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The Complexity of Flood Filling Games

David Arthur, Rapha?, Markus Jalsenius, Ashley Montanaro, Benjamin Sach, The Complexity of Flood Filling Games. Proceedings of the 5th International Conference on FUN WITH ALGORITHMS (FUN), pp. 307–318. June 2010. No electronic version available. External information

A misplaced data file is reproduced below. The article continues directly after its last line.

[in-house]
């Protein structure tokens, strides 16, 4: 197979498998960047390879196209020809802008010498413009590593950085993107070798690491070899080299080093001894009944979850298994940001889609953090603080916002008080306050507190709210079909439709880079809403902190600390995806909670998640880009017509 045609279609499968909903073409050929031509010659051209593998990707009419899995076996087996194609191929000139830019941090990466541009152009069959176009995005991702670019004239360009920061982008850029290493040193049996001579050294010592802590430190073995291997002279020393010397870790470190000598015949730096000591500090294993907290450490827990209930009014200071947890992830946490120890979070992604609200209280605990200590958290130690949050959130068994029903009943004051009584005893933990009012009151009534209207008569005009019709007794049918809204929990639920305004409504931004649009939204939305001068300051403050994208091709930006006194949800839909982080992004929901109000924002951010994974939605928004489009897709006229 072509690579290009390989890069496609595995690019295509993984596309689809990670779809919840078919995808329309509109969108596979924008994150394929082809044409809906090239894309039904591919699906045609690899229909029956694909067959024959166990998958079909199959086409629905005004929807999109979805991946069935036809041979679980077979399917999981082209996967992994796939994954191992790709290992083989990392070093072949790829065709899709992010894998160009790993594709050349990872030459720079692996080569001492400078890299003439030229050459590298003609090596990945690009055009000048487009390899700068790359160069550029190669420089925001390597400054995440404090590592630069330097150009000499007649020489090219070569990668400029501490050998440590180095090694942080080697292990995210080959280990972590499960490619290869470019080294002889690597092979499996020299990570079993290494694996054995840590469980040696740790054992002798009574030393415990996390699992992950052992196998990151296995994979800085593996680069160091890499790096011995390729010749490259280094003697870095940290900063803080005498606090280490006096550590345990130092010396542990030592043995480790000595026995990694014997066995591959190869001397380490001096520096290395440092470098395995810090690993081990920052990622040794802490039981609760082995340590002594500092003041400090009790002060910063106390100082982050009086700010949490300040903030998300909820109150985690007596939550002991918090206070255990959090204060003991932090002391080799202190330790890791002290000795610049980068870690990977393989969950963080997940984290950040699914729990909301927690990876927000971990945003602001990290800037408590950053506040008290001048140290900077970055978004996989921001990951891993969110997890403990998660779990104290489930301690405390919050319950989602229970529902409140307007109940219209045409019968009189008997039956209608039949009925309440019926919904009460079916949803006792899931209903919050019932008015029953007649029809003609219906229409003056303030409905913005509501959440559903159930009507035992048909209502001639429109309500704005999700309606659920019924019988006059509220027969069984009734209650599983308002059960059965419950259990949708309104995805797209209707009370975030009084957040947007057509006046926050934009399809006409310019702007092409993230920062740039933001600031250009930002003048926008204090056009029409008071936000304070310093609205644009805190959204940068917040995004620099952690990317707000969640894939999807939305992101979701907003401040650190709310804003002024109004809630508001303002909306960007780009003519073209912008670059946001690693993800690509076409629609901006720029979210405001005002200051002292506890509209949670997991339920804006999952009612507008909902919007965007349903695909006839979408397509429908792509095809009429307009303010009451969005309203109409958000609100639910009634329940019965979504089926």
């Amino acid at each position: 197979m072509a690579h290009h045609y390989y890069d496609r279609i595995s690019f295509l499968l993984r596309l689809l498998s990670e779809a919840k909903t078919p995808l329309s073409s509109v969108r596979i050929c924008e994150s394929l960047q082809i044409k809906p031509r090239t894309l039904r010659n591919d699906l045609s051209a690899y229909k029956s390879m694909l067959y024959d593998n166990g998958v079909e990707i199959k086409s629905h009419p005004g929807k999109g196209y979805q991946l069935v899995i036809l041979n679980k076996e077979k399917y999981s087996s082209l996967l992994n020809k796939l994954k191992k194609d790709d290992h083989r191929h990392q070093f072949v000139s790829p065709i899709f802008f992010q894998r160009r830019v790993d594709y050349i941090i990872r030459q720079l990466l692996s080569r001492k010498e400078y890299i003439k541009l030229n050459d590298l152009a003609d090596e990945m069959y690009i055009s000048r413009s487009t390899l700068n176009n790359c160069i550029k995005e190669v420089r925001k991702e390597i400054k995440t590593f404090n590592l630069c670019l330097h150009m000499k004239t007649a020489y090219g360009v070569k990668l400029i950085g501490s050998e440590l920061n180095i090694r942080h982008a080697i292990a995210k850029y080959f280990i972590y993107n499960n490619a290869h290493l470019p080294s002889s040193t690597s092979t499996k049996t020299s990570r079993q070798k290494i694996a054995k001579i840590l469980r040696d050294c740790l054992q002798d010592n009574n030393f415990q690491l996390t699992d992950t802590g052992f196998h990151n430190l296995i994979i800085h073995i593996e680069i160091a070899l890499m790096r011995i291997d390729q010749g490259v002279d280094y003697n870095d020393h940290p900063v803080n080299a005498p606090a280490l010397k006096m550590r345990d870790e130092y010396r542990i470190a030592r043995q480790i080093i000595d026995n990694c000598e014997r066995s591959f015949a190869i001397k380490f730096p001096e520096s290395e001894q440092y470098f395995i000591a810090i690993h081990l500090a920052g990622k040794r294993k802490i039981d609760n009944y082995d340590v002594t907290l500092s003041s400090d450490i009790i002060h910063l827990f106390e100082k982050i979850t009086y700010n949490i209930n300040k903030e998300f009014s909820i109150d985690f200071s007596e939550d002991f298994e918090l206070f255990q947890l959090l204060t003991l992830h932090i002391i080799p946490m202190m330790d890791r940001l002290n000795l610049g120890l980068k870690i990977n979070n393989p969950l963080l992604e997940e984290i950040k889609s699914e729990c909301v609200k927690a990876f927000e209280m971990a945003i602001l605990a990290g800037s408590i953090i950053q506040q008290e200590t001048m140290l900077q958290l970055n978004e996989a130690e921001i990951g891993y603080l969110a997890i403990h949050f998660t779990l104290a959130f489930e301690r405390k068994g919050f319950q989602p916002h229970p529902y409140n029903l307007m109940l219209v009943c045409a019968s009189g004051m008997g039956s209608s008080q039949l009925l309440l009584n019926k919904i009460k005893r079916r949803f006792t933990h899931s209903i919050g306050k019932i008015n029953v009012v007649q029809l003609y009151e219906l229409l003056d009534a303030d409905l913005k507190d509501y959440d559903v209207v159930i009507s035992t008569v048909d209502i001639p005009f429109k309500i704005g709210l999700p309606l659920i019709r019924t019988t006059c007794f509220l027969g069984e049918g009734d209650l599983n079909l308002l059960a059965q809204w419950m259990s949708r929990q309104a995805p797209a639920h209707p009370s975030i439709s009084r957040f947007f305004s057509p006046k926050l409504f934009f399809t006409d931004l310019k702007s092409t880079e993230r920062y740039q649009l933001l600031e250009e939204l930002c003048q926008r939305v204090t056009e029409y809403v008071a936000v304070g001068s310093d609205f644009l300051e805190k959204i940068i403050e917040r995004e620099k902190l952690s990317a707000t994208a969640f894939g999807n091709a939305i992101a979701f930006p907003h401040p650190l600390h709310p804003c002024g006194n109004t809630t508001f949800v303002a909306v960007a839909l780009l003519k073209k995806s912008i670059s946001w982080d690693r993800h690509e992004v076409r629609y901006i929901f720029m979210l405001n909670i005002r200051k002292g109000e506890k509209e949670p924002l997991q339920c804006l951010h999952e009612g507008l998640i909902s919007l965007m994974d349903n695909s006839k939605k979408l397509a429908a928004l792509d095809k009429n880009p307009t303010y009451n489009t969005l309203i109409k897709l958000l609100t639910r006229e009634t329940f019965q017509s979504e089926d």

We study the complexity of the popular one player combinatorial game known as Flood-It. In this game the player is given an n by n board of tiles, each of which is allocated one of c colours. The goal is to fill the whole board with the same colour via the shortest possible sequence of flood filling operations from the top left. We show that Flood-It is NP-hard for c > 2, as is a variant where the player can flood fill from any position on the board. We present deterministic (c-1) and randomised 2c/3 approximation algorithms and show that no polynomial time constant factor approximation algorithm exists unless P=NP. We then demonstrate that the number of moves required for the 'most difficult' boards grows like Theta(sqrt(c)n). Finally, we prove that for random boards with c>2, the number of moves required to flood the whole board is Omega(n) with high probability.

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